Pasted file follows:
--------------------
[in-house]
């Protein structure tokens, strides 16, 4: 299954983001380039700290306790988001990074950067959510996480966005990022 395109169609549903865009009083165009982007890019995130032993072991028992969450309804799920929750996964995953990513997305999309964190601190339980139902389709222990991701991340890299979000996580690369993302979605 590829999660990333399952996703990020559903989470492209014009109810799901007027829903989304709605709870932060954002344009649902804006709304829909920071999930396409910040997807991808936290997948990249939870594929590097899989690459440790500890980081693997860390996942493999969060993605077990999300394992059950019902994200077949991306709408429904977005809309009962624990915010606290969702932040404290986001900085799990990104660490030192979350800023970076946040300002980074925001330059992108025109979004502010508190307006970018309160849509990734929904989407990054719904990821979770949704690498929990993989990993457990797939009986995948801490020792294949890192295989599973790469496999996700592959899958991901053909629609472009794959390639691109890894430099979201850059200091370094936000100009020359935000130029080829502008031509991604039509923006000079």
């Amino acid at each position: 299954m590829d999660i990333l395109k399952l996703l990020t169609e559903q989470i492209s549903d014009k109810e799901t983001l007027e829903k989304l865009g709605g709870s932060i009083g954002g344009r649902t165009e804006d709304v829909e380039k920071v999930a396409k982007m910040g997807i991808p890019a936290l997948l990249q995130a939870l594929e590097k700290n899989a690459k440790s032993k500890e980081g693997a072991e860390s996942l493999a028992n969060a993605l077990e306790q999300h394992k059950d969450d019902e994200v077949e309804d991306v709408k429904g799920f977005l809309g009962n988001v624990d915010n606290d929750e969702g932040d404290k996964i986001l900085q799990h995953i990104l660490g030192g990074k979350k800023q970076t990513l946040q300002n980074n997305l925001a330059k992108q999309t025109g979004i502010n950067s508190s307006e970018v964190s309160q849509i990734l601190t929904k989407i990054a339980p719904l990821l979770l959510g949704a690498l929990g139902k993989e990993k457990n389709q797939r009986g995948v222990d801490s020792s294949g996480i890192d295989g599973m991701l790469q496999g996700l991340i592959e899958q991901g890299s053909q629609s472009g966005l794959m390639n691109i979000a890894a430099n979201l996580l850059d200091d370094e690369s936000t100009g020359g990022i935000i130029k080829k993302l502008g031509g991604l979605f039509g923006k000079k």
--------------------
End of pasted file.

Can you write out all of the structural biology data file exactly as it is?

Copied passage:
[in-house]
């Protein structure tokens, strides 16, 4: 299954983001380039700290306790988001990074950067959510996480966005990022 395109169609549903865009009083165009982007890019995130032993072991028992969450309804799920929750996964995953990513997305999309964190601190339980139902389709222990991701991340890299979000996580690369993302979605 590829999660990333399952996703990020559903989470492209014009109810799901007027829903989304709605709870932060954002344009649902804006709304829909920071999930396409910040997807991808936290997948990249939870594929590097899989690459440790500890980081693997860390996942493999969060993605077990999300394992059950019902994200077949991306709408429904977005809309009962624990915010606290969702932040404290986001900085799990990104660490030192979350800023970076946040300002980074925001330059992108025109979004502010508190307006970018309160849509990734929904989407990054719904990821979770949704690498929990993989990993457990797939009986995948801490020792294949890192295989599973790469496999996700592959899958991901053909629609472009794959390639691109890894430099979201850059200091370094936000100009020359935000130029080829502008031509991604039509923006000079």
């Amino acid at each position: 299954m590829d999660i990333l395109k399952l996703l990020t169609e559903q989470i492209s549903d014009k109810e799901t983001l007027e829903k989304l865009g709605g709870s932060i009083g954002g344009r649902t165009e804006d709304v829909e380039k920071v999930a396409k982007m910040g997807i991808p890019a936290l997948l990249q995130a939870l594929e590097k700290n899989a690459k440790s032993k500890e980081g693997a072991e860390s996942l493999a028992n969060a993605l077990e306790q999300h394992k059950d969450d019902e994200v077949e309804d991306v709408k429904g799920f977005l809309g009962n988001v624990d915010n606290d929750e969702g932040d404290k996964i986001l900085q799990h995953i990104l660490g030192g990074k979350k800023q970076t990513l946040q300002n980074n997305l925001a330059k992108q999309t025109g979004i502010n950067s508190s307006e970018v964190s309160q849509i990734l601190t929904k989407i990054a339980p719904l990821l979770l959510g949704a690498l929990g139902k993989e990993k457990n389709q797939r009986g995948v222990d801490s020792s294949g996480i890192d295989g599973m991701l790469q496999g996700l991340i592959e899958q991901g890299s053909q629609s472009g966005l794959m390639n691109i979000a890894a430099n979201l996580l850059d200091d370094e690369s936000t100009g020359g990022i935000i130029k080829k993302l502008g031509g991604l979605f039509g923006k000079k």